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What Would Rudolph Say

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            Diane Sullivan, a professor at the Massachusetts School of Law, discusses the heinous practice of “hunting” animals penned in corrals or “hunting” them by clicking a computer mouse which fires a rifle thousands of miles away in order to kill them.

What Would Rudolph Say? By Diane Sullivan 

What can one say about a man who is willing to pay thousands of dollars to shoot a buck for its huge antlers when that animal is raised in a pen, fed by hand like a domestic pet, and therefore has no basic instinct to avoid people? What if that buck is hunted on enclosed private game preserves or, still worse, over the Internet? Who is that person sitting in his home or cubicle who, with a click of the computer mouse, can fire a rifle many miles away in order to coldly kill an animal confined in a pen on a hunting preserve in some other backwater state that allows such barbaric practices to exist? At the minimum, shouldn’t citizens of enlightened states (like Massachusetts, where I live) ban such purported technological advances?  We haven’t yet, and neither have some other New England states.

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Even most hunters and hunting organizations agree that these practices are unfair, deplorable, indefensible, and unconscionable.  Now what does that tell you?  When the National Rifle Association and the Humane Society of the United States agree on pay-per-view slaughter, then the remedy should be clear to any thinking person. Even those with blood on their “mice” know shooting captive animals is no more a sport than if one chose to shoot the family dog or cat.

 

As one who teaches animal law at a law school, I abhor hunting, but acknowledge the desire for some people to eat meat or clothe themselves with animal skins. There are ways to ensure that hunting is conducted as reasonably as possible in order to protect the animal population. Many hunters concede that killing deer that have been bred and raised on a farm, is not hunting, and giant antlers don’t obscure the issue.  These are not wild animals running to escape. There are no dangers to the hunters in this setting, unless Vice President Cheney is present.  This is simply the proverbial shooting fish in a barrel. Shame on those that do it and shame on those of us that do not stop them from doing so.

 

There are approximately 7,500 deer and elk breeders in the United States competing to breed the biggest rack of antlers possible. This industry is growing by leaps and bounds—no pun intended.  Many of these animals are shot and killed on private hunting ranches enclosed by high fences, not in the wild.  Others are, believe it or not, drugged,staked or simply tame, which makes it easy for “hunt” organizers, who obviously can guarantee a kill.  A farm-raised deer or elk is not a wild animal and a fenced-in ranch in Texas is not the Serengeti Plain. Big money and bigger egos have never been sufficient justification for immoral behavior.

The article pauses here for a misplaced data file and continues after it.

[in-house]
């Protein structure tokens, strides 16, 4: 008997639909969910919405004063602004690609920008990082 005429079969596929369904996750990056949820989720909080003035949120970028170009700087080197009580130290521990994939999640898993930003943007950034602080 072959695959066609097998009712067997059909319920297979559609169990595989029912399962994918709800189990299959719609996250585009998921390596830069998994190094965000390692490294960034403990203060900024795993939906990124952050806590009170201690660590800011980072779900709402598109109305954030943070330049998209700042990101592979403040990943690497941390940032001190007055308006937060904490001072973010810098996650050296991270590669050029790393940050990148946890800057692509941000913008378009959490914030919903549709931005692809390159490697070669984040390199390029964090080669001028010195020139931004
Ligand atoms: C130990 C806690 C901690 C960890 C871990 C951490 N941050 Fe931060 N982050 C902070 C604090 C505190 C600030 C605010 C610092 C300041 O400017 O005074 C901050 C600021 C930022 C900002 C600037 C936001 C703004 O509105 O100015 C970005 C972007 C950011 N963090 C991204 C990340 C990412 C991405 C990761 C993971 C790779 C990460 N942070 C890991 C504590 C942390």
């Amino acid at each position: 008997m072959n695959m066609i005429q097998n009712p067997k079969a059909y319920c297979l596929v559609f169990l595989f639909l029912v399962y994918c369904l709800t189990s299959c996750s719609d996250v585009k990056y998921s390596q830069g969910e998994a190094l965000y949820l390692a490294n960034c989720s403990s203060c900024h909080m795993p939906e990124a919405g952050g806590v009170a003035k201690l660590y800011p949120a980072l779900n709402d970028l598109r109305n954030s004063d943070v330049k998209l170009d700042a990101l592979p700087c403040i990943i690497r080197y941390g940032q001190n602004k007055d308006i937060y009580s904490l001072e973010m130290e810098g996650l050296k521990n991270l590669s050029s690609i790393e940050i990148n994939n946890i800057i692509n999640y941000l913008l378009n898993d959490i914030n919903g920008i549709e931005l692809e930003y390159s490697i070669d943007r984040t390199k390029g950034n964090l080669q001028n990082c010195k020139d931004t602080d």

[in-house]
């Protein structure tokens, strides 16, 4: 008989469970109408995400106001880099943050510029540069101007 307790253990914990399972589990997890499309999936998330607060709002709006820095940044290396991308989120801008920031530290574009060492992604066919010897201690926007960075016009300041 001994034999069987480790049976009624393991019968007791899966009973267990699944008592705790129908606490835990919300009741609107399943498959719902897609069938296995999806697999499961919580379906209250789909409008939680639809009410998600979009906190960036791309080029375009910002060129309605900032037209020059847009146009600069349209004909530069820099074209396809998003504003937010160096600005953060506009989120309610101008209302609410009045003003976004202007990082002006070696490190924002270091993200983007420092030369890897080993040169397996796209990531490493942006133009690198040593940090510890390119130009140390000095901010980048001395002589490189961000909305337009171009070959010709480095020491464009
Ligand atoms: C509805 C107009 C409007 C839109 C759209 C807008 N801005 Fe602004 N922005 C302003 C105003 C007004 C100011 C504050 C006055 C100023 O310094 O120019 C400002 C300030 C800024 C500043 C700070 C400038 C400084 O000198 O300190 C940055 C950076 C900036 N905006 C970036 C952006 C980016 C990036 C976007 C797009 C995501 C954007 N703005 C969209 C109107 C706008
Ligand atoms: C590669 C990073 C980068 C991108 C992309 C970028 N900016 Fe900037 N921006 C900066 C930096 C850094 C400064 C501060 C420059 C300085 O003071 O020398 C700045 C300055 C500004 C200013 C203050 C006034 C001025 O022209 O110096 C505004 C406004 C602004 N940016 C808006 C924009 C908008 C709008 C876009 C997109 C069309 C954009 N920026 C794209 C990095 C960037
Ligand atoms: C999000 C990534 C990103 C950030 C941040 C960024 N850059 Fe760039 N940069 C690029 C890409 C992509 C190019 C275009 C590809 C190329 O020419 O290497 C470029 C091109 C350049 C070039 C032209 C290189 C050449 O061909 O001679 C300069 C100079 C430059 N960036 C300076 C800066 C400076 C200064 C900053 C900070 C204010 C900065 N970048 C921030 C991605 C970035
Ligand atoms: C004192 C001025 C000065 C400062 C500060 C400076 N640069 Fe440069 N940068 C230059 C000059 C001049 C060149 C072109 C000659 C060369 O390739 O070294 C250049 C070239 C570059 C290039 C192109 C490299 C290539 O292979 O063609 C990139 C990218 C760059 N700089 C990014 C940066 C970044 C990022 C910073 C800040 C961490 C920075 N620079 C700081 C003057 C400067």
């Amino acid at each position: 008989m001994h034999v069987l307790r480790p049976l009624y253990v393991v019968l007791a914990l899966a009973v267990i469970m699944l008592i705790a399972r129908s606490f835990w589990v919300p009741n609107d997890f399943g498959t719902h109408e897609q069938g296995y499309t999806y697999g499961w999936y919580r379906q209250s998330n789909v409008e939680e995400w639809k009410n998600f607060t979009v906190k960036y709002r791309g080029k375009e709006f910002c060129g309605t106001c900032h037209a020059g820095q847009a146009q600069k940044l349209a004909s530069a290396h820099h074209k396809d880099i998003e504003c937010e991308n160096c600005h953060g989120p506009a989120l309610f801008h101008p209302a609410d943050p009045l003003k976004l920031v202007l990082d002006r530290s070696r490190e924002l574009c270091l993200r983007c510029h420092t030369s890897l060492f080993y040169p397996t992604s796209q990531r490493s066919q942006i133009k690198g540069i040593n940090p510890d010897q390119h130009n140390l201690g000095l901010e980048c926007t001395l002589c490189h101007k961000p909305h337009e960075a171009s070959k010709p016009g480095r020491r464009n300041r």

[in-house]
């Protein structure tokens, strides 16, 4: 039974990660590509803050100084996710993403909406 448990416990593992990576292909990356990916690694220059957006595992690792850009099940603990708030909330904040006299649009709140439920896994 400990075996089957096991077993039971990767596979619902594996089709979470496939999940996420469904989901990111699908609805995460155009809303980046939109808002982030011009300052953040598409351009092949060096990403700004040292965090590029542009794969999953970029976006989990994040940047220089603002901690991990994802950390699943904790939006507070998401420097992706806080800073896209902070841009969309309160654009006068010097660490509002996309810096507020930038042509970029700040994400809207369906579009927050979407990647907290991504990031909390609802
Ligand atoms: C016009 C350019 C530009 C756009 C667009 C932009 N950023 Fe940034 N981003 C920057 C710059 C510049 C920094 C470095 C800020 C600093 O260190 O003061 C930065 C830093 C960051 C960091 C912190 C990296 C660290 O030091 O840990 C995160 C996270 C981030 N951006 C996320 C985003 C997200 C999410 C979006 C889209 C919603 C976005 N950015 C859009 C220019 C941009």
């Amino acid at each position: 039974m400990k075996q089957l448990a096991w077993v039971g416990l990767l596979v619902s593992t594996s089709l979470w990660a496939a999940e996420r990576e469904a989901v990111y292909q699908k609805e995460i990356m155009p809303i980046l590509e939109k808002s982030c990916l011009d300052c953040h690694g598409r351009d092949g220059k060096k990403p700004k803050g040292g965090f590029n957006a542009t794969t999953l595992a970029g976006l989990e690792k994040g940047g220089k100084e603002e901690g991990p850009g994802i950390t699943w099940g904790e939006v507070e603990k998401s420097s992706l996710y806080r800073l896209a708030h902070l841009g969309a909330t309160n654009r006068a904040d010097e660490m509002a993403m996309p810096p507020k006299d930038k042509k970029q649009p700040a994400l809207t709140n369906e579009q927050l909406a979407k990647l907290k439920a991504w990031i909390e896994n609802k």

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Farm-raised deer, elk, and boar are not the only victims.  Hunting ranch animals include such big prize catches as castaway zoo animals like zebras and tigers.  After being offloaded from trailers, these exotic creatures are shot while imprisoned in corrals where they are held captive for killing by urban trophy hunters who pay up to $20,000.

           

George Bush’s state of Texas alone generates more than one billion dollars annually on hunting ranches and business is booming.  This sickening form of animal cruelty is growing across our nation.             

 

It is encouraging news that a few states have outlawed deer/elk farming, and bills banning Internet hunting have been passed or introduced in twenty-three states.  Federal legislation has also been introduced to oppose this practice. 

 

Generations of children have seen the Disney animated movie, Bambi, and, like my Dad and I, were moved to tears by the death of Bambi’s mother.  However, these farm-raised deer and elk are not cartoon images. These trusting real-life creatures are lured to a feeding station to be shot to death by some urban cowboy who covets bragging rights for mounting and displaying BIG antlers on his wall. Dad would never believe that real men could kill a defenseless deer in a pen in some godforsaken spot.  Shouldn’t we all tell our elected representatives to end these practices?

 

Diane Sullivan is Professor of Law at the Massachusetts School of Law in Andover. She can be contacted at dianes@mslaw.edu.

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Lawrence R. Velvel is a cofounder and the Dean of the Massachusetts School of Law, and is the founder of the American College of History and Legal Studies.

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